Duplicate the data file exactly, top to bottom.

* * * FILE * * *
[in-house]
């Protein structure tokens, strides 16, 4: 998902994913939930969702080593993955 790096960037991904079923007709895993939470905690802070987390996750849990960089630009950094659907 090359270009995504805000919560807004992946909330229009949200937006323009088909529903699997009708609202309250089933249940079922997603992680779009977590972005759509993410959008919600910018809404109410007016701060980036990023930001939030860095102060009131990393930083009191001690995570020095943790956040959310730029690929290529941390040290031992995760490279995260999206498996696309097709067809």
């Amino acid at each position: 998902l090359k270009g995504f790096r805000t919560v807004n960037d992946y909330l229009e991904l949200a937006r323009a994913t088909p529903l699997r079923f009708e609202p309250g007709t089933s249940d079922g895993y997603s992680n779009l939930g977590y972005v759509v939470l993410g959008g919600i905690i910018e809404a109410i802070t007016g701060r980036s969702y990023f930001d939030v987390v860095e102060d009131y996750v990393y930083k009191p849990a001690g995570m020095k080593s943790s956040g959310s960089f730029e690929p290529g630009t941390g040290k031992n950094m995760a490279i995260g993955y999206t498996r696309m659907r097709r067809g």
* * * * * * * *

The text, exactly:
[in-house]
């Protein structure tokens, strides 16, 4: 998902994913939930969702080593993955 790096960037991904079923007709895993939470905690802070987390996750849990960089630009950094659907 090359270009995504805000919560807004992946909330229009949200937006323009088909529903699997009708609202309250089933249940079922997603992680779009977590972005759509993410959008919600910018809404109410007016701060980036990023930001939030860095102060009131990393930083009191001690995570020095943790956040959310730029690929290529941390040290031992995760490279995260999206498996696309097709067809």
């Amino acid at each position: 998902l090359k270009g995504f790096r805000t919560v807004n960037d992946y909330l229009e991904l949200a937006r323009a994913t088909p529903l699997r079923f009708e609202p309250g007709t089933s249940d079922g895993y997603s992680n779009l939930g977590y972005v759509v939470l993410g959008g919600i905690i910018e809404a109410i802070t007016g701060r980036s969702y990023f930001d939030v987390v860095e102060d009131y996750v990393y930083k009191p849990a001690g995570m020095k080593s943790s956040g959310s960089f730029e690929p290529g630009t941390g040290k031992n950094m995760a490279i995260g993955y999206t498996r696309m659907r097709r067809g």